Robert Jenrick says the Government will NOT review lockdown fines issued to people travelling for childcare reasons less than 24 hours after Matt Hancock said he would consider it in wake of Dominic Cummings rowby Jack Maidment, Deputy Political Editor For Mailonline
- Martin Poole had asked Matt Hancock for review at last night's press conference
- Mr Hancock said it was 'perfectly reasonable to take away' and consider request
- Question came in wake of row over Dominic Cummings' journey to Durham
- But Robert Jenrick said this morning Government will not be conducting review
Robert Jenrick today confirmed the Government will not review lockdown fines issued to parents travelling for childcare reasons - less than 24 hours after Matt Hancock said ministers would consider the move.
Mr Hancock, the Health Secretary, was put on the spot over the issue last night at the daily Downing Street press conference, by the Rev Martin Poole, from Brighton.
The vicar's question on reversing penalty notices for families came amid a row over Dominic Cummings' decision to drive 260 miles to Durham because he feared if he and his wife became ill with coronavirus no one could look after their son.
Mr Hancock had said it was 'perfectly reasonable to take away that question' and to discuss it with the Treasury.
But Mr Jenrick, the Communities Secretary, today dashed hopes of fines being lifted as he said 'there isn't going to be a formal review'.
Mr Poole responded to the news by saying it was 'disappointing' to see ministers seemingly 'row back' on Mr Hancock's comments.
Mr Poole had asked at last night's press conference: 'Will the government review all penalty fines imposed on families travelling for childcare purposes during lockdown?'
Mr Hancock replied: 'That is a very good question and we do understand the impact and the need for making sure that children get adequate childcare.
'That is one of the significant concerns that we have had all the way through this.
'So I think especially coming from a man of the cloth I think that is perfectly reasonable to take away that question.
'I will have to talk to my Treasury colleagues before I can answer it in full and we will look at it and if we can get your details we will make sure that we write to you with a full answer and make an announcement from this podium. I think we can make that commitment.'
But within minutes of the press conference coming to an end, Downing Street sources briefed political reporters that there was unlikely to be a review.
Mr Jenrick was then grilled on the issue during an appearance on BBC Breakfast this morning as he said: 'No, there isn't going to be a formal review. It's for the police to decide whether to impose fines under the law.
'They have the guidance that we've provided and the national police chiefs have provided their own guidance which does give officers a degree of discretion to use their common sense, reflecting the fact that all of our circumstances are different and families in particular face particular challenges.
'They are encouraging their officers to engage in the first instance, to explain and to resort to fines only where absolutely necessary and in most cases that is what's happened.'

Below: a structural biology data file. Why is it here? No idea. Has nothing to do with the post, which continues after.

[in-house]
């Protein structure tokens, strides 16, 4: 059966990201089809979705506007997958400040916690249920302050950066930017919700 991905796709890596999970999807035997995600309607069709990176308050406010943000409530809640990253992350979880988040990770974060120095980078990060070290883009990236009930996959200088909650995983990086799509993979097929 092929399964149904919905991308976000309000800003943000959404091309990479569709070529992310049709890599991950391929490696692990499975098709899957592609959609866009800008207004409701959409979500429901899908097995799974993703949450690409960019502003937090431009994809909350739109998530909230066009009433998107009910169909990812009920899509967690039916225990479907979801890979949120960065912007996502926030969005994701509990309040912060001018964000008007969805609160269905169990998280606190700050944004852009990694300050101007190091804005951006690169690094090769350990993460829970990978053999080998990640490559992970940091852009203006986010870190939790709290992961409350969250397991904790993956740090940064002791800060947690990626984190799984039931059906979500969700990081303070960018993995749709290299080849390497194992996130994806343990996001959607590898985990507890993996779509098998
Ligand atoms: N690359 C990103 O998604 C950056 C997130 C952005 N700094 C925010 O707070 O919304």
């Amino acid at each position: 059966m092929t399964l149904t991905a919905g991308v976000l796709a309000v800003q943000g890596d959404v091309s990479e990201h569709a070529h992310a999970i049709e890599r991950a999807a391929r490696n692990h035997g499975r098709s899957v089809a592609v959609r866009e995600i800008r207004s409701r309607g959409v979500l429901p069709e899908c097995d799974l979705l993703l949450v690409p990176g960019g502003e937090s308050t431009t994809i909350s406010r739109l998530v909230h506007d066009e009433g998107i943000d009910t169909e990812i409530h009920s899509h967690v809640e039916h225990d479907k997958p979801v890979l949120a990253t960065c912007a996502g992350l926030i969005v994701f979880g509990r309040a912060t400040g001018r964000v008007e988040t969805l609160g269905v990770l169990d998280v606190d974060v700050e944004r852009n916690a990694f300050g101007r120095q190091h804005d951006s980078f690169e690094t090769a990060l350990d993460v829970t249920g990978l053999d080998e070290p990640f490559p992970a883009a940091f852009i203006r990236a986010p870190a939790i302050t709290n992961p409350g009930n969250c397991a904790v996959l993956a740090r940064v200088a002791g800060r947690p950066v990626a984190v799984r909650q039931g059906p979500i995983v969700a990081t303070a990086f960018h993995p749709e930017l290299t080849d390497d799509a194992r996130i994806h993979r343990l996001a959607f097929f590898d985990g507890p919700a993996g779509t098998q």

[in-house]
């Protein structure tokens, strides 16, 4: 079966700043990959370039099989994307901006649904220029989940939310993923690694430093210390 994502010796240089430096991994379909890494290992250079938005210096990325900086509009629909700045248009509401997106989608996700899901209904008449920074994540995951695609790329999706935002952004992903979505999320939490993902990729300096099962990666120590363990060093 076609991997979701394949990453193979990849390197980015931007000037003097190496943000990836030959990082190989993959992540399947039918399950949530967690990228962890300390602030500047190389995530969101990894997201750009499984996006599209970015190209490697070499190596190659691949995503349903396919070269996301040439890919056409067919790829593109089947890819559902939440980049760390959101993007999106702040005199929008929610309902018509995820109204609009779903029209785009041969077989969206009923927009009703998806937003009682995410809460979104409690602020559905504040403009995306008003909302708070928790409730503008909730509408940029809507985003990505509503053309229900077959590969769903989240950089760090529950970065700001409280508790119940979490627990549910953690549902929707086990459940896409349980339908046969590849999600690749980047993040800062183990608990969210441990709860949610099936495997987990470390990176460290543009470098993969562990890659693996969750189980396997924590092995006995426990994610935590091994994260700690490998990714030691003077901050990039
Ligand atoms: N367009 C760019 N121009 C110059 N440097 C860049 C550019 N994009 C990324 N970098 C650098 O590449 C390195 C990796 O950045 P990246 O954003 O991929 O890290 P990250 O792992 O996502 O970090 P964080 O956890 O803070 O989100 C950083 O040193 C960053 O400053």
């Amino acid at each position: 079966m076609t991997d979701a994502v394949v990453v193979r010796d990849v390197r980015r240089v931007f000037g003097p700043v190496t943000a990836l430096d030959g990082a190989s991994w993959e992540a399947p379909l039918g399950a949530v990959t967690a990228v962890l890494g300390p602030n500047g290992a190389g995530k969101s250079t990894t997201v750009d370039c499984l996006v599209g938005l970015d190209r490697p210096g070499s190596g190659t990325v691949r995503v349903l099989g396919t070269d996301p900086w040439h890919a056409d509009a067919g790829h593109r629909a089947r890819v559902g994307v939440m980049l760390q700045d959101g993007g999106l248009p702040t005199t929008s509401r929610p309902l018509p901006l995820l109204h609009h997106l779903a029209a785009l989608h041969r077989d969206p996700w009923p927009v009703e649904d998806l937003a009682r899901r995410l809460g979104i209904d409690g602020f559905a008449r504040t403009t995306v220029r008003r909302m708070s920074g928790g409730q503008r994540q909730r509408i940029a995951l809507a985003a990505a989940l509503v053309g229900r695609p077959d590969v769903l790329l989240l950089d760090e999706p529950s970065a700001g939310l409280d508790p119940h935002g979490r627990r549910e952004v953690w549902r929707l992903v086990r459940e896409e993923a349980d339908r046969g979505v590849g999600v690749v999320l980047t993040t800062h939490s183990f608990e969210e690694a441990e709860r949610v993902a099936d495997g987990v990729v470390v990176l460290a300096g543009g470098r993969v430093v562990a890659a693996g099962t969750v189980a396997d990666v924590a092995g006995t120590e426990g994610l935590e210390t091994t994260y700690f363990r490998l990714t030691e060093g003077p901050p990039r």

Mr Jenrick insisted Mr Cummings did not break the rules by travelling to Durham.
But Mr Poole said he believed the police should look into the trip, telling BBC Radio 4's Today programme: 'I took him (Mr Hancock) at his word that he would go away and have some discussions and that was really nice to hear.
'It's a little disappointing to hear afterwards that they've rowed back on that a bit.
'What I want is honesty from Government all the time and if their response is they can't review things or they don't want to, I accept that they'll say that.
'But I do feel that if there are people with children, who have been fined for doing that, then they'll want some sort of recourse.'
Asked if he knew of any families who had been fined, he added: 'I don't know anyone who has, but I know plenty of people where both parents (are) sick with small children and have deliberately stayed in because that's what they understood the rules to say.
'And I think, more widely, there's just that feeling that there's a different set of rules for those in leadership than there are for the rest of us.'
Labour's shadow home secretary Nick Thomas-Symonds said Mr Poole's question needed an urgent answer from Home Secretary Priti Patel.
On Tuesday evening, Mr Thomas-Symonds said: 'It's now been made incredibly difficult to police vital public health guidance, as this flip-flop over fines shows.'
The latest figures available from the National Police Chiefs' Council show a total of 14,244 fixed penalty notices (FPNs) were recorded by forces in England between March 27 and May 11, for breaches of the Health Protection Regulations relating to lockdown.
It is not known how many, if any, of those fines have been handed to families travelling for childcare purposes.
At a briefing at the end of April, Hampshire Deputy Chief Constable Sara Glen said the 'vast majority' had been handed to people out in public spaces without a reasonable excuse who had ignored officers' instructions.